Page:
Summer Camp Campaign: Camp Laurel youths find ‘a safe place’


Camp Laurel, which serves youths affected by HIV and AIDS, is much like any other wilderness camp. Children ages 6 to 19 enjoy canoeing, archery, hiking and arts and crafts, surrounded by nature in the San Bernardino Mountains. But it may be the only camp where participants search the wooded campsite for “Tootie Birds.”

Campers are delighted to discover that these fabulously dressed, magical creatures are camp counselors in disguise. The “Tootie Bird” search is one of many ways that the counselors creatively enhance the experience for their campers each year. And many are dedicated volunteers.

Volunteer help is essential in enabling the camp to provide services at no cost to participants. According to Margot Andrew-Anderson, the camp’s founder and director, “They do it from the heart. And they appreciate being there because even in one week they see a difference in the kids.”


About 60 volunteers help at each camp session, working in a variety of positions. All participate in providing a safe, supportive environment where campers can challenge themselves to overcome obstacles and build self-esteem.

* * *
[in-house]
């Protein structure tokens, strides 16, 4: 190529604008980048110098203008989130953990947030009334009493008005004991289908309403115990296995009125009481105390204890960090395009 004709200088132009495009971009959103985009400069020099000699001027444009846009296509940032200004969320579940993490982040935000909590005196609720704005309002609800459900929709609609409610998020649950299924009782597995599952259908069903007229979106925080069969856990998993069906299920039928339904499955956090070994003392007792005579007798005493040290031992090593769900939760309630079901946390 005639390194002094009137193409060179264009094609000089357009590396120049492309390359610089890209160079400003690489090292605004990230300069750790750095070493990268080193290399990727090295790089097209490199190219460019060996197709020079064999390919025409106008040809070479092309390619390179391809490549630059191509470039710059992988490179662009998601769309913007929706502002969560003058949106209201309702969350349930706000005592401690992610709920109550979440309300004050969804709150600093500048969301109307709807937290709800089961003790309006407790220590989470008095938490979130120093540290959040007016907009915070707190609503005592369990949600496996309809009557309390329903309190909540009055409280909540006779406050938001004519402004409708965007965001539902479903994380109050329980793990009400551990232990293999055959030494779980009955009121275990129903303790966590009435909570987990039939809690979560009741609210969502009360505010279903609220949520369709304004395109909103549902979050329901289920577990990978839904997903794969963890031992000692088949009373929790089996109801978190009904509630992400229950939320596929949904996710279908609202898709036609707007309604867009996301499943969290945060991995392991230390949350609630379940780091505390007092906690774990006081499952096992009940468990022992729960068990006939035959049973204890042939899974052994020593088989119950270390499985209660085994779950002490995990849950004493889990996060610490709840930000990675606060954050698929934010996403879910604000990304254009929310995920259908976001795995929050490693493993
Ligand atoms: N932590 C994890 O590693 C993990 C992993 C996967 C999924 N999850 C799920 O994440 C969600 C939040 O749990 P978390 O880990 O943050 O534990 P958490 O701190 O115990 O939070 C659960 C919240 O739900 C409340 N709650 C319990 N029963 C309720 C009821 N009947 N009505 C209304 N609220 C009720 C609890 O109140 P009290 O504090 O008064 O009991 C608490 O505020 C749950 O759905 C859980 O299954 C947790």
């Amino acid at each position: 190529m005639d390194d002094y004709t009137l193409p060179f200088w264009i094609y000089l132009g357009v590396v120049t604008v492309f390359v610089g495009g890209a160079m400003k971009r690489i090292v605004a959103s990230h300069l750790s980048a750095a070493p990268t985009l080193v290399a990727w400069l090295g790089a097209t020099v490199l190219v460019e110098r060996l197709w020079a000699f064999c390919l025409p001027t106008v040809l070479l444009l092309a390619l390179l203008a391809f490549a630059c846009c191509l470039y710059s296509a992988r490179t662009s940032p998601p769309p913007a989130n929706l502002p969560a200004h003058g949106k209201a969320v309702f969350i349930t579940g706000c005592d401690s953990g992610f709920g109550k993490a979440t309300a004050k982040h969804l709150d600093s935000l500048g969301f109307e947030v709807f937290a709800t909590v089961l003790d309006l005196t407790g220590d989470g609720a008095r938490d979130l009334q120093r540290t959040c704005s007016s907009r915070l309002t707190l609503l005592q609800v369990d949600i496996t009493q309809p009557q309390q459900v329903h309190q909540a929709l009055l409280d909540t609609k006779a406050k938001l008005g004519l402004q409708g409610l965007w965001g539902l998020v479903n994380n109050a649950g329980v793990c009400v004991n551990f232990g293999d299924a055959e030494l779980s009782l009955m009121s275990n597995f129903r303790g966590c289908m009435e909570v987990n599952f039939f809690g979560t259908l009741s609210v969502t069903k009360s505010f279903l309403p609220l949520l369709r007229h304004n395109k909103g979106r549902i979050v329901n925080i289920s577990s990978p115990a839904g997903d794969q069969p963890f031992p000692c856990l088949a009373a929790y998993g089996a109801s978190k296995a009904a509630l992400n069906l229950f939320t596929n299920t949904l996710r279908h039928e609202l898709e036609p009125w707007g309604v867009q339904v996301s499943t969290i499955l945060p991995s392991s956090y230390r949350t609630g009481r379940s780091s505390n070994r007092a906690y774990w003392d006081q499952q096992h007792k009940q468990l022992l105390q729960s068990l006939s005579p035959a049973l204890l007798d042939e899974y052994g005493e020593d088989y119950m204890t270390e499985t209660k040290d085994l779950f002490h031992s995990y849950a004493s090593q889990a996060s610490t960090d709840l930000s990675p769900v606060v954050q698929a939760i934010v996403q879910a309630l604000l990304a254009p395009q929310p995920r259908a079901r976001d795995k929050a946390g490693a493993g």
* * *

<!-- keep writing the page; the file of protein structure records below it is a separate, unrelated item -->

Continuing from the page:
Meredith Riesner began volunteering as a college student 10 years ago. “Little did I realize,” she says, “that I would be hooked for so long. Now Camp Laurel is a huge part of my life.” For Riesner, it’s especially rewarding to see her campers grow and develop into confident young adults, despite the major obstacles of HIV/AIDS.

At this year’s camp in early July, one of Riesner’s campers — whom she has known since he was 6 – turned 17 years old and completed a counselor-in-training program. To see him help the new batch of 6-year-old campers was particularly memorable, Riesner says.

Jazz Johnson has four years experience as a counselor and notes that the participation of volunteers is a key element to the camp experience. “A lot of times at home, the kids don’t believe people care about them,” he says. “When they realize that counselors are volunteering their time and returning year after year, the campers feel important and valued.”

As an example, he tells the story of one camper who was initially aggressive and offensive. Johnson eventually learned that the boy had no family support and was teased by his schoolmates. So Johnson helped him to channel his aggression into assertiveness and strong leadership skills. Such progress was possible because “Camp is a safe place to push yourself,” Johnson says. “We challenge the kids to be a little better than they thought they could be.”

With $1.6 million raised last year by the Los Angeles Times Summer Camp Campaign, approximately 6,500 children will go to camp in Southern California this summer.

The Summer Camp Campaign is part of the Los Angeles Times Family Fund, a McCormick Foundation fund, which matches all donations at 50 cents on the dollar.

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